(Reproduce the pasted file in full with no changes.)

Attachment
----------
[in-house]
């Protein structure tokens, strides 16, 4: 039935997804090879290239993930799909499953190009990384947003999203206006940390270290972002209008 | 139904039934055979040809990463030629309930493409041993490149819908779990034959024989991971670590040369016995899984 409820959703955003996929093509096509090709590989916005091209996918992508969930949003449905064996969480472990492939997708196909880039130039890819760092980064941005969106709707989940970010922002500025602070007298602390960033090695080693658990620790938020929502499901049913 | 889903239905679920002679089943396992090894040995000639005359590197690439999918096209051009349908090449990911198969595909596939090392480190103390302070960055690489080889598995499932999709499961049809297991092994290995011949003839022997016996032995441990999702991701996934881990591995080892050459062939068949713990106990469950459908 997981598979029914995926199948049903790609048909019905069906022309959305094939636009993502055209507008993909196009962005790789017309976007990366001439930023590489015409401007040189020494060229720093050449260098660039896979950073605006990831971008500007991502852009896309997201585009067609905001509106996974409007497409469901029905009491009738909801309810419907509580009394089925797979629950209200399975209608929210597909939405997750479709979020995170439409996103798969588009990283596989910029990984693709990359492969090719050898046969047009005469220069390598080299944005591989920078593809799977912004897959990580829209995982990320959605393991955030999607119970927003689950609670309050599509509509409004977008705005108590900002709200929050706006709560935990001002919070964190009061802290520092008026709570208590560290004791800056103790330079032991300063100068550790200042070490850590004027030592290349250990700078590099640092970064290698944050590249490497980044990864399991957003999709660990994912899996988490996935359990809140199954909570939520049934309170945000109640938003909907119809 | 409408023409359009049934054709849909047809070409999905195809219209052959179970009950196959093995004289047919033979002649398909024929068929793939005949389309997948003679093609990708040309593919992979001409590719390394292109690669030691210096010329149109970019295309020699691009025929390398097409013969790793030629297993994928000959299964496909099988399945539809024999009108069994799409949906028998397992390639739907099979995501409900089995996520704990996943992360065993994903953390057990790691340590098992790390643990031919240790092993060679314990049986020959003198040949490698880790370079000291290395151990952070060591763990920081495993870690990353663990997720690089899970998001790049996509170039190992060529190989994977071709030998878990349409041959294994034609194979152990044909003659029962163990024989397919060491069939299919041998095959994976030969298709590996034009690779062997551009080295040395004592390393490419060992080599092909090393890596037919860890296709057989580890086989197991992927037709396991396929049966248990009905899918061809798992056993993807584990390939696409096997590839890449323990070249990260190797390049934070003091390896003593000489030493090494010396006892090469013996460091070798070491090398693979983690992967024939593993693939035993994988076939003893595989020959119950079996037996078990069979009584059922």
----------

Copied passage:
[in-house]
């Protein structure tokens, strides 16, 4: 039935997804090879290239993930799909499953190009990384947003999203206006940390270290972002209008 | 139904039934055979040809990463030629309930493409041993490149819908779990034959024989991971670590040369016995899984 409820959703955003996929093509096509090709590989916005091209996918992508969930949003449905064996969480472990492939997708196909880039130039890819760092980064941005969106709707989940970010922002500025602070007298602390960033090695080693658990620790938020929502499901049913 | 889903239905679920002679089943396992090894040995000639005359590197690439999918096209051009349908090449990911198969595909596939090392480190103390302070960055690489080889598995499932999709499961049809297991092994290995011949003839022997016996032995441990999702991701996934881990591995080892050459062939068949713990106990469950459908 997981598979029914995926199948049903790609048909019905069906022309959305094939636009993502055209507008993909196009962005790789017309976007990366001439930023590489015409401007040189020494060229720093050449260098660039896979950073605006990831971008500007991502852009896309997201585009067609905001509106996974409007497409469901029905009491009738909801309810419907509580009394089925797979629950209200399975209608929210597909939405997750479709979020995170439409996103798969588009990283596989910029990984693709990359492969090719050898046969047009005469220069390598080299944005591989920078593809799977912004897959990580829209995982990320959605393991955030999607119970927003689950609670309050599509509509409004977008705005108590900002709200929050706006709560935990001002919070964190009061802290520092008026709570208590560290004791800056103790330079032991300063100068550790200042070490850590004027030592290349250990700078590099640092970064290698944050590249490497980044990864399991957003999709660990994912899996988490996935359990809140199954909570939520049934309170945000109640938003909907119809 | 409408023409359009049934054709849909047809070409999905195809219209052959179970009950196959093995004289047919033979002649398909024929068929793939005949389309997948003679093609990708040309593919992979001409590719390394292109690669030691210096010329149109970019295309020699691009025929390398097409013969790793030629297993994928000959299964496909099988399945539809024999009108069994799409949906028998397992390639739907099979995501409900089995996520704990996943992360065993994903953390057990790691340590098992790390643990031919240790092993060679314990049986020959003198040949490698880790370079000291290395151990952070060591763990920081495993870690990353663990997720690089899970998001790049996509170039190992060529190989994977071709030998878990349409041959294994034609194979152990044909003659029962163990024989397919060491069939299919041998095959994976030969298709590996034009690779062997551009080295040395004592390393490419060992080599092909090393890596037919860890296709057989580890086989197991992927037709396991396929049966248990009905899918061809798992056993993807584990390939696409096997590839890449323990070249990260190797390049934070003091390896003593000489030493090494010396006892090469013996460091070798070491090398693979983690992967024939593993693939035993994988076939003893595989020959119950079996037996078990069979009584059922």